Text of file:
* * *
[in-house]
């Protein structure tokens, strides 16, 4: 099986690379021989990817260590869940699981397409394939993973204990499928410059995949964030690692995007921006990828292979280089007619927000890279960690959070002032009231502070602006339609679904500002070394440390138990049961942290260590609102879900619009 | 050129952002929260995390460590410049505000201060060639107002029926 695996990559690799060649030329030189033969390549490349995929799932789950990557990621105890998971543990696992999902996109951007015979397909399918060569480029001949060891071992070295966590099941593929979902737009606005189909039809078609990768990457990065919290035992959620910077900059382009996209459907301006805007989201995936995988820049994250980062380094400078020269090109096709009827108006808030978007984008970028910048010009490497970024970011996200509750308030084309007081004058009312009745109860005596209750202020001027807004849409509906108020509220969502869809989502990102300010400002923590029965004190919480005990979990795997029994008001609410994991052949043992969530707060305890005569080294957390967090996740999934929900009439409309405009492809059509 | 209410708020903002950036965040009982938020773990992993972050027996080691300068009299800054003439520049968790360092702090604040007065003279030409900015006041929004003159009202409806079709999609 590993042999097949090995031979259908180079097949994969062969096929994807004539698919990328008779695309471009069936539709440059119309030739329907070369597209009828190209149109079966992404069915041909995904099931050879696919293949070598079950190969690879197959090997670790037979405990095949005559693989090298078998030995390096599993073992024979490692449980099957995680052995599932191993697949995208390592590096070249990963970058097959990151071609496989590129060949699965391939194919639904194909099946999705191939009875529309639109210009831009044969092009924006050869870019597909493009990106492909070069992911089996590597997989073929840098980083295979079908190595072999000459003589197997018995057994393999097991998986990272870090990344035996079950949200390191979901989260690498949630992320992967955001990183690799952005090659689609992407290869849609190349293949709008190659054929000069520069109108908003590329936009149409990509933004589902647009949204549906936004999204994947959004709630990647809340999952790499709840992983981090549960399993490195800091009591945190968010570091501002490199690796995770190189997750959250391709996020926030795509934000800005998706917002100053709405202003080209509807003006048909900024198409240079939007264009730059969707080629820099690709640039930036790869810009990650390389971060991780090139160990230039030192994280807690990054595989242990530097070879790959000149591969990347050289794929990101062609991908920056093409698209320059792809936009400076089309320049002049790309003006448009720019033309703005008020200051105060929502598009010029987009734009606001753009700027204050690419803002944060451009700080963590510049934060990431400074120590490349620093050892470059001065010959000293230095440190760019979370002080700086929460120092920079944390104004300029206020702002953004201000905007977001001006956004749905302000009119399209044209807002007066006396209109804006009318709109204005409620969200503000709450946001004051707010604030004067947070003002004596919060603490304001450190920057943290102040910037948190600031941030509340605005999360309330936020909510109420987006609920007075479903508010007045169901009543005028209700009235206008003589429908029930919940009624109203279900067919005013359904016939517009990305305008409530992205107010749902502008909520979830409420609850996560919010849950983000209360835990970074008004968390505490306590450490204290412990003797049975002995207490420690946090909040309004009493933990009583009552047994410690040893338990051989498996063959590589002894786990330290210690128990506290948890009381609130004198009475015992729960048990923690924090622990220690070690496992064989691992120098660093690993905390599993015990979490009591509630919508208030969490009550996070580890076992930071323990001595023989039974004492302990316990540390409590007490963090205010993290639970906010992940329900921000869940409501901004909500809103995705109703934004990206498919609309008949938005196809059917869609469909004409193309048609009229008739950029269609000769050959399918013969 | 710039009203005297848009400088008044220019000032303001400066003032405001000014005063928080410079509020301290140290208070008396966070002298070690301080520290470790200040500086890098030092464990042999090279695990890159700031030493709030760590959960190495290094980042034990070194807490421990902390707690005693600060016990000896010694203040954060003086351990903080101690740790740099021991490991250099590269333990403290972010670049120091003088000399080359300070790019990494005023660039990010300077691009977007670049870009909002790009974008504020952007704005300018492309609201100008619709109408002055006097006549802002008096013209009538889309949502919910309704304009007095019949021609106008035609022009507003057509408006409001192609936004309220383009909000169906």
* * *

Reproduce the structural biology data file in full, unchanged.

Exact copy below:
[in-house]
């Protein structure tokens, strides 16, 4: 099986690379021989990817260590869940699981397409394939993973204990499928410059995949964030690692995007921006990828292979280089007619927000890279960690959070002032009231502070602006339609679904500002070394440390138990049961942290260590609102879900619009 | 050129952002929260995390460590410049505000201060060639107002029926 695996990559690799060649030329030189033969390549490349995929799932789950990557990621105890998971543990696992999902996109951007015979397909399918060569480029001949060891071992070295966590099941593929979902737009606005189909039809078609990768990457990065919290035992959620910077900059382009996209459907301006805007989201995936995988820049994250980062380094400078020269090109096709009827108006808030978007984008970028910048010009490497970024970011996200509750308030084309007081004058009312009745109860005596209750202020001027807004849409509906108020509220969502869809989502990102300010400002923590029965004190919480005990979990795997029994008001609410994991052949043992969530707060305890005569080294957390967090996740999934929900009439409309405009492809059509 | 209410708020903002950036965040009982938020773990992993972050027996080691300068009299800054003439520049968790360092702090604040007065003279030409900015006041929004003159009202409806079709999609 590993042999097949090995031979259908180079097949994969062969096929994807004539698919990328008779695309471009069936539709440059119309030739329907070369597209009828190209149109079966992404069915041909995904099931050879696919293949070598079950190969690879197959090997670790037979405990095949005559693989090298078998030995390096599993073992024979490692449980099957995680052995599932191993697949995208390592590096070249990963970058097959990151071609496989590129060949699965391939194919639904194909099946999705191939009875529309639109210009831009044969092009924006050869870019597909493009990106492909070069992911089996590597997989073929840098980083295979079908190595072999000459003589197997018995057994393999097991998986990272870090990344035996079950949200390191979901989260690498949630992320992967955001990183690799952005090659689609992407290869849609190349293949709008190659054929000069520069109108908003590329936009149409990509933004589902647009949204549906936004999204994947959004709630990647809340999952790499709840992983981090549960399993490195800091009591945190968010570091501002490199690796995770190189997750959250391709996020926030795509934000800005998706917002100053709405202003080209509807003006048909900024198409240079939007264009730059969707080629820099690709640039930036790869810009990650390389971060991780090139160990230039030192994280807690990054595989242990530097070879790959000149591969990347050289794929990101062609991908920056093409698209320059792809936009400076089309320049002049790309003006448009720019033309703005008020200051105060929502598009010029987009734009606001753009700027204050690419803002944060451009700080963590510049934060990431400074120590490349620093050892470059001065010959000293230095440190760019979370002080700086929460120092920079944390104004300029206020702002953004201000905007977001001006956004749905302000009119399209044209807002007066006396209109804006009318709109204005409620969200503000709450946001004051707010604030004067947070003002004596919060603490304001450190920057943290102040910037948190600031941030509340605005999360309330936020909510109420987006609920007075479903508010007045169901009543005028209700009235206008003589429908029930919940009624109203279900067919005013359904016939517009990305305008409530992205107010749902502008909520979830409420609850996560919010849950983000209360835990970074008004968390505490306590450490204290412990003797049975002995207490420690946090909040309004009493933990009583009552047994410690040893338990051989498996063959590589002894786990330290210690128990506290948890009381609130004198009475015992729960048990923690924090622990220690070690496992064989691992120098660093690993905390599993015990979490009591509630919508208030969490009550996070580890076992930071323990001595023989039974004492302990316990540390409590007490963090205010993290639970906010992940329900921000869940409501901004909500809103995705109703934004990206498919609309008949938005196809059917869609469909004409193309048609009229008739950029269609000769050959399918013969 | 710039009203005297848009400088008044220019000032303001400066003032405001000014005063928080410079509020301290140290208070008396966070002298070690301080520290470790200040500086890098030092464990042999090279695990890159700031030493709030760590959960190495290094980042034990070194807490421990902390707690005693600060016990000896010694203040954060003086351990903080101690740790740099021991490991250099590269333990403290972010670049120091003088000399080359300070790019990494005023660039990010300077691009977007670049870009909002790009974008504020952007704005300018492309609201100008619709109408002055006097006549802002008096013209009538889309949502919910309704304009007095019949021609106008035609022009507003057509408006409001192609936004309220383009909000169906």